- Dr. Lara Boyd, a researcher at the University of British Columbia, suggests that we are able to build the brain we want for ourselves. Do you agree or disagree with this statement? Explain.
Does neuroplasticity involve growing new brain cells or is it just about rewiring connections?
It’s possible for new neurons to be produced over the course of our lives. However, this is a different process called neurogenesis. Neuroplasticity simply involves reorganizing neurons, forming new connections, and strengthening or weakening old connections.
My mom told me that adults can’t learn new things as good as kids can. Does this mean that adult brains are less plastic?
Yes, young brains are more plastic than older brains. One of the facts from our starting activity was that, in your entire lifetime, you have the most neurons when you are born (around 100 billion). During your first three years of life, the number of connections that a single neuron makes with other neurons increases dramatically from 2,500 to 15,000 per neuron (Washington, n.d.). Throughout your adolescence, the number of neurons you have and the number of synapses that each neuron makes is reduced. This is based on the experiences that you have and which pathways are most commonly used. Similar to how muscles atrophy when you don’t use them, synapses and neurons weaken and eventually disappear. By the time you reach late adolescence the number of synaptic connections between neurons is about half of what it was when you were a toddler (Washington, n.d.). Adults CAN learn new things and their brains DO change in response experiences, but because they have fewer connections, and the connections that they do have are more fixed, it can take more time, effort, and energy for their brains to change. You may have heard someone tell your grandparents to stay active, or do things like sudoku, crosswords, or word searches, to prevent memory loss and overall cognitive decline. This is because keeping the brain active and using neural pathways, prevents pathways from weakening.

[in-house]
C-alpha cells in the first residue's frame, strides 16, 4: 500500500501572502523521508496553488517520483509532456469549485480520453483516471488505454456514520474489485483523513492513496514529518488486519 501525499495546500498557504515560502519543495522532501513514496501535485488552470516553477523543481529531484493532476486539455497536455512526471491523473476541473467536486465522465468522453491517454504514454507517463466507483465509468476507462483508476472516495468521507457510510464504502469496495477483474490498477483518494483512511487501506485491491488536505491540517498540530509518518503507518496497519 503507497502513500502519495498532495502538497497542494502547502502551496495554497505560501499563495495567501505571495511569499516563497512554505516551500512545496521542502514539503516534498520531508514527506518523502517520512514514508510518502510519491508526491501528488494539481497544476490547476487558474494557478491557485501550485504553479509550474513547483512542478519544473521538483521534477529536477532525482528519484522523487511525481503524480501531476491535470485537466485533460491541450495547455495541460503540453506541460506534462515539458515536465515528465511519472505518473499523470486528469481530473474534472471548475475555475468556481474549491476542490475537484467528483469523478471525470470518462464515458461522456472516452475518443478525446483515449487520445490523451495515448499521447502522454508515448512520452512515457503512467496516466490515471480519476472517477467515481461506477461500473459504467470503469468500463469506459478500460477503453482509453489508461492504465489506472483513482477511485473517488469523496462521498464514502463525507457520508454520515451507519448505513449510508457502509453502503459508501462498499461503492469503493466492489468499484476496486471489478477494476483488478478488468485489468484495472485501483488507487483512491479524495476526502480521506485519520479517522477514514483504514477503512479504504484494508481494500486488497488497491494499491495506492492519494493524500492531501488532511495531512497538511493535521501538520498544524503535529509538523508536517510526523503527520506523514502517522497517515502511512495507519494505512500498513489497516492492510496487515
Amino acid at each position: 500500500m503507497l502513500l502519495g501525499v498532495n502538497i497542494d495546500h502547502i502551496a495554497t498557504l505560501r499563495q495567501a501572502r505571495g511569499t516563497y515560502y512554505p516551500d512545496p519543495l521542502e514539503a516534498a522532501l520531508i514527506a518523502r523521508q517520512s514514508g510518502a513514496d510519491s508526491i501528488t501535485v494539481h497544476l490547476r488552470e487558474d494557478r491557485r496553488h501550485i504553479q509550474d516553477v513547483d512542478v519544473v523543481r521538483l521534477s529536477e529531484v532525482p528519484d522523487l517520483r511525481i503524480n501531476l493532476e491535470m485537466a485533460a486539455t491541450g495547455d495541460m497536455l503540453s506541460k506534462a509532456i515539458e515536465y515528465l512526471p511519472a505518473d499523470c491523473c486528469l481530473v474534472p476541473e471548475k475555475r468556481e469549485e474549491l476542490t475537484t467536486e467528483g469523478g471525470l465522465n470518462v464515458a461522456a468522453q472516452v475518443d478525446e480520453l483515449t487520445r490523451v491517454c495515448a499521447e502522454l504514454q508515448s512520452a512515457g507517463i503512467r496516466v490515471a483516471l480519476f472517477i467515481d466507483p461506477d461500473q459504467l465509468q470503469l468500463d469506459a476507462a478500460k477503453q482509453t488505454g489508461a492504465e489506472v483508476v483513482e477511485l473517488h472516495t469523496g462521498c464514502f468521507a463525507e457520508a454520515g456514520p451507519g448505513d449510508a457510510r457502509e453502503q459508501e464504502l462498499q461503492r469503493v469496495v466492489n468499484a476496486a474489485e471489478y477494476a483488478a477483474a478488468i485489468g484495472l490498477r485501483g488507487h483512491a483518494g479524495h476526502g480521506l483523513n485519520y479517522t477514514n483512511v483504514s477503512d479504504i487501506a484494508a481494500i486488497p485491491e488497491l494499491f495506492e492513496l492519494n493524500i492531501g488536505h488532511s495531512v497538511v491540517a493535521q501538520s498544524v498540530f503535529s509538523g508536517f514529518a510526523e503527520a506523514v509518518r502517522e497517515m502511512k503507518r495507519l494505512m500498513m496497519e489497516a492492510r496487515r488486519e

What factors affect neuroplasticity?
That’s a really good question with a bit of a complex answer! As I’m sure you can imagine, brain plasticity is affected by a number of factors. Today, we focused on how your experiences and learning can affect the way your brain is organized. In addition to experiences and learning, brain plasticity is also affected by internal factors, such as the kind and number of hormones, inflammatory agents, growth factors, and other genetic factors that are in your body. Certain neurological diseases such as Parkinson’s, Schizophrenia, Epilepsy or Strokes can also impact brain plasticity. In addition, eating a healthy diet that provides sufficient vitamins and minerals, and getting enough sleep, are two other critical factors for brain plasticity. Finally, research has also shown that stress can actually change the structure of your brain. I’m sure that there are a myriad of other factors that either facilitate or inhibit brain plasticity, but hopefully this insight is enough for you to understand that we only scratched the surface of neuroplasticity in our class today. Neuroplasticity is a very complex and nuanced process that provides a foundation for human success and survival.
Can I make my brain more plastic?
Yes, there are certain things that you can do to maintain or improve your brain’s plasticity. Some of these things relate to what was discussed in the previous question about factors that affect brain plasticity. For example, it’s important for you to get the right amount of sleep and to eat a balanced diet. Studies have found that optimal brain health depends on having a sufficient amount of vitamins and minerals (ex. Magnesium) and brain plasticity is enhanced by certain nutrients (ex. Omega-3 fatty acids and choline). Leafy greens, nuts, and seeds, are rich in magnesium, while egg yolks, oily fish (ex. salmon) and walnuts, are high in Omega-3 fatty acids and choline.
Physical activity also supports and enhances your brain’s plasticity. Although it's good to engage in intensive exercise 2-3 times a week, you can also integrate physical activity into your day by walking or biking somewhere instead of driving, using the stairs instead of an elevator, or playing with friends after school.
Finally, two of the most effective ways to increase your brain’s plasticity are to mix things up and never stop learning. When you change your routines and/or learn new things, you keep your brain active, use different pathways, and form new connections. The harder the new activity is, the more your brain will grow! Lucky for you, coming to school every day and learning new things is a perfect way to maintain neuroplasticity. Think about each class as an opportunity to create new neural pathways or strengthen existing ones. Show up at school with the intention of building a better brain and try to approach challenges with an open mindset. After all, hard work pays off!